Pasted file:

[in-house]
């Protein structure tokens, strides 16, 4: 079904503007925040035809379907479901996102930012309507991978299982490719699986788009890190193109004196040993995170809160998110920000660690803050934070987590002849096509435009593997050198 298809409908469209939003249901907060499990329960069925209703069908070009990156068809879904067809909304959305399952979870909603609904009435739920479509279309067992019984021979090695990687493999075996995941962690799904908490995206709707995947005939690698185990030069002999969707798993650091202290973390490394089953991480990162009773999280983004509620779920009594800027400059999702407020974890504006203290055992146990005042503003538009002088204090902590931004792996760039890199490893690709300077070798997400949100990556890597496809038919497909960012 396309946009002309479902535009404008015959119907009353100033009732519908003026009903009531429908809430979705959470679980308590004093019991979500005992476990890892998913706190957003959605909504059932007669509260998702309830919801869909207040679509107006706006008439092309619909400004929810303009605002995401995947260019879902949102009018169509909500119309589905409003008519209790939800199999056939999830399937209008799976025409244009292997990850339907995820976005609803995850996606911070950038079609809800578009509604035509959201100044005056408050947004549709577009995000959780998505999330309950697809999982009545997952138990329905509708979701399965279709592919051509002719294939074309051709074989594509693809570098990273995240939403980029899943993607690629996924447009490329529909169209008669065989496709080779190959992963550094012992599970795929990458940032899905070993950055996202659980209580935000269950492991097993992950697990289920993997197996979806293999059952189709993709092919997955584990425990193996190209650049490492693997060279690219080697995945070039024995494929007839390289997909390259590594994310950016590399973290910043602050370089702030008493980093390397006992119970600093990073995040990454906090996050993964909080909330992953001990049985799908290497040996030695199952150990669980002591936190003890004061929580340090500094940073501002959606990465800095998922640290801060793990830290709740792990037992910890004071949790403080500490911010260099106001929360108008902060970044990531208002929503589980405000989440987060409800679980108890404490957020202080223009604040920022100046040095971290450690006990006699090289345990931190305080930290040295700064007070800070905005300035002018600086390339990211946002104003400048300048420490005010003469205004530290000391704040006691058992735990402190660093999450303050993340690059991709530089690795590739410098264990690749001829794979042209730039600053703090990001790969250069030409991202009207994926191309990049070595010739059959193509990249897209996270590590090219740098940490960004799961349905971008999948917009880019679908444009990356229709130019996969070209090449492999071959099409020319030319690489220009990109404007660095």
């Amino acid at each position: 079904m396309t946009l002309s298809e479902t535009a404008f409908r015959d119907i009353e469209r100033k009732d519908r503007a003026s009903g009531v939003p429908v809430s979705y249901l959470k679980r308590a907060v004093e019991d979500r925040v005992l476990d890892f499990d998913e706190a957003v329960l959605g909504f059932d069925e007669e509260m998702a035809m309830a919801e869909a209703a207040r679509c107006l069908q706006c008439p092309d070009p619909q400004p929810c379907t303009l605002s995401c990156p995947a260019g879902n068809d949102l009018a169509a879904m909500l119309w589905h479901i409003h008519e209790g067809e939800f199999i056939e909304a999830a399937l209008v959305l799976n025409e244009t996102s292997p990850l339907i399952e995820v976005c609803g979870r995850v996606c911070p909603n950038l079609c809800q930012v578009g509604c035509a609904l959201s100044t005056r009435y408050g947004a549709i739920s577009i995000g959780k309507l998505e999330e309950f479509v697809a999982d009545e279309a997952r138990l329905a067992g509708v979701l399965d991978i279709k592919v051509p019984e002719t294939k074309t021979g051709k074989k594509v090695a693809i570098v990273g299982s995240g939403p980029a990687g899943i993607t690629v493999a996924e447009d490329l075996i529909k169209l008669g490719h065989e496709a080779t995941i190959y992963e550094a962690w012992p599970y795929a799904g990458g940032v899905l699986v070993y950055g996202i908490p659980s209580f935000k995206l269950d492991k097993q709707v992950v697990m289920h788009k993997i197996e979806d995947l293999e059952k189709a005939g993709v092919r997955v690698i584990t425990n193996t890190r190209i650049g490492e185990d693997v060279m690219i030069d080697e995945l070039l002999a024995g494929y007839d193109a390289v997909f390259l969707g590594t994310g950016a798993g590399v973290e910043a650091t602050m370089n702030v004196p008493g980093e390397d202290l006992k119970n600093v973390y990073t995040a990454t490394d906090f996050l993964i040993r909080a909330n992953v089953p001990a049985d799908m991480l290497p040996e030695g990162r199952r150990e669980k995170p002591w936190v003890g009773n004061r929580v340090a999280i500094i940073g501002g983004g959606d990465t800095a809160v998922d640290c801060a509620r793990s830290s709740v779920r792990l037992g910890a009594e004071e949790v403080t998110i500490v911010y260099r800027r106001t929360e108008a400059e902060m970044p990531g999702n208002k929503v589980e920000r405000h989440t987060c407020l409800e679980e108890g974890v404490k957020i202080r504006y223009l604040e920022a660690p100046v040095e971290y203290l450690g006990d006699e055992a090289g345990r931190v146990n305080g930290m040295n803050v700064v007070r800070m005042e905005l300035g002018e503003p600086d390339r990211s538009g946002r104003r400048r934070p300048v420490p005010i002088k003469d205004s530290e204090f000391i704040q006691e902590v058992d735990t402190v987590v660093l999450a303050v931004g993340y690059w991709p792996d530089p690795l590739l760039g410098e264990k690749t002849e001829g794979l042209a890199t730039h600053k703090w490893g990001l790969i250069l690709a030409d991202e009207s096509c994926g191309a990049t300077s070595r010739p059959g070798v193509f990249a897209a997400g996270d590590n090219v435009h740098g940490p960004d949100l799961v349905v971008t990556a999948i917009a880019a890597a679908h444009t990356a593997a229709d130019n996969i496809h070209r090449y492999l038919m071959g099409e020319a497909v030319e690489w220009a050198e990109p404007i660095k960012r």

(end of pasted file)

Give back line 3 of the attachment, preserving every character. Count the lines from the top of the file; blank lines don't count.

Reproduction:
């Amino acid at each position: 079904m396309t946009l002309s298809e479902t535009a404008f409908r015959d119907i009353e469209r100033k009732d519908r503007a003026s009903g009531v939003p429908v809430s979705y249901l959470k679980r308590a907060v004093e019991d979500r925040v005992l476990d890892f499990d998913e706190a957003v329960l959605g909504f059932d069925e007669e509260m998702a035809m309830a919801e869909a209703a207040r679509c107006l069908q706006c008439p092309d070009p619909q400004p929810c379907t303009l605002s995401c990156p995947a260019g879902n068809d949102l009018a169509a879904m909500l119309w589905h479901i409003h008519e209790g067809e939800f199999i056939e909304a999830a399937l209008v959305l799976n025409e244009t996102s292997p990850l339907i399952e995820v976005c609803g979870r995850v996606c911070p909603n950038l079609c809800q930012v578009g509604c035509a609904l959201s100044t005056r009435y408050g947004a549709i739920s577009i995000g959780k309507l998505e999330e309950f479509v697809a999982d009545e279309a997952r138990l329905a067992g509708v979701l399965d991978i279709k592919v051509p019984e002719t294939k074309t021979g051709k074989k594509v090695a693809i570098v990273g299982s995240g939403p980029a990687g899943i993607t690629v493999a996924e447009d490329l075996i529909k169209l008669g490719h065989e496709a080779t995941i190959y992963e550094a962690w012992p599970y795929a799904g990458g940032v899905l699986v070993y950055g996202i908490p659980s209580f935000k995206l269950d492991k097993q709707v992950v697990m289920h788009k993997i197996e979806d995947l293999e059952k189709a005939g993709v092919r997955v690698i584990t425990n193996t890190r190209i650049g490492e185990d693997v060279m690219i030069d080697e995945l070039l002999a024995g494929y007839d193109a390289v997909f390259l969707g590594t994310g950016a798993g590399v973290e910043a650091t602050m370089n702030v004196p008493g980093e390397d202290l006992k119970n600093v973390y990073t995040a990454t490394d906090f996050l993964i040993r909080a909330n992953v089953p001990a049985d799908m991480l290497p040996e030695g990162r199952r150990e669980k995170p002591w936190v003890g009773n004061r929580v340090a999280i500094i940073g501002g983004g959606d990465t800095a809160v998922d640290c801060a509620r793990s830290s709740v779920r792990l037992g910890a009594e004071e949790v403080t998110i500490v911010y260099r800027r106001t929360e108008a400059e902060m970044p990531g999702n208002k929503v589980e920000r405000h989440t987060c407020l409800e679980e108890g974890v404490k957020i202080r504006y223009l604040e920022a660690p100046v040095e971290y203290l450690g006990d006699e055992a090289g345990r931190v146990n305080g930290m040295n803050v700064v007070r800070m005042e905005l300035g002018e503003p600086d390339r990211s538009g946002r104003r400048r934070p300048v420490p005010i002088k003469d205004s530290e204090f000391i704040q006691e902590v058992d735990t402190v987590v660093l999450a303050v931004g993340y690059w991709p792996d530089p690795l590739l760039g410098e264990k690749t002849e001829g794979l042209a890199t730039h600053k703090w490893g990001l790969i250069l690709a030409d991202e009207s096509c994926g191309a990049t300077s070595r010739p059959g070798v193509f990249a897209a997400g996270d590590n090219v435009h740098g940490p960004d949100l799961v349905v971008t990556a999948i917009a880019a890597a679908h444009t990356a593997a229709d130019n996969i496809h070209r090449y492999l038919m071959g099409e020319a497909v030319e690489w220009a050198e990109p404007i660095k960012r």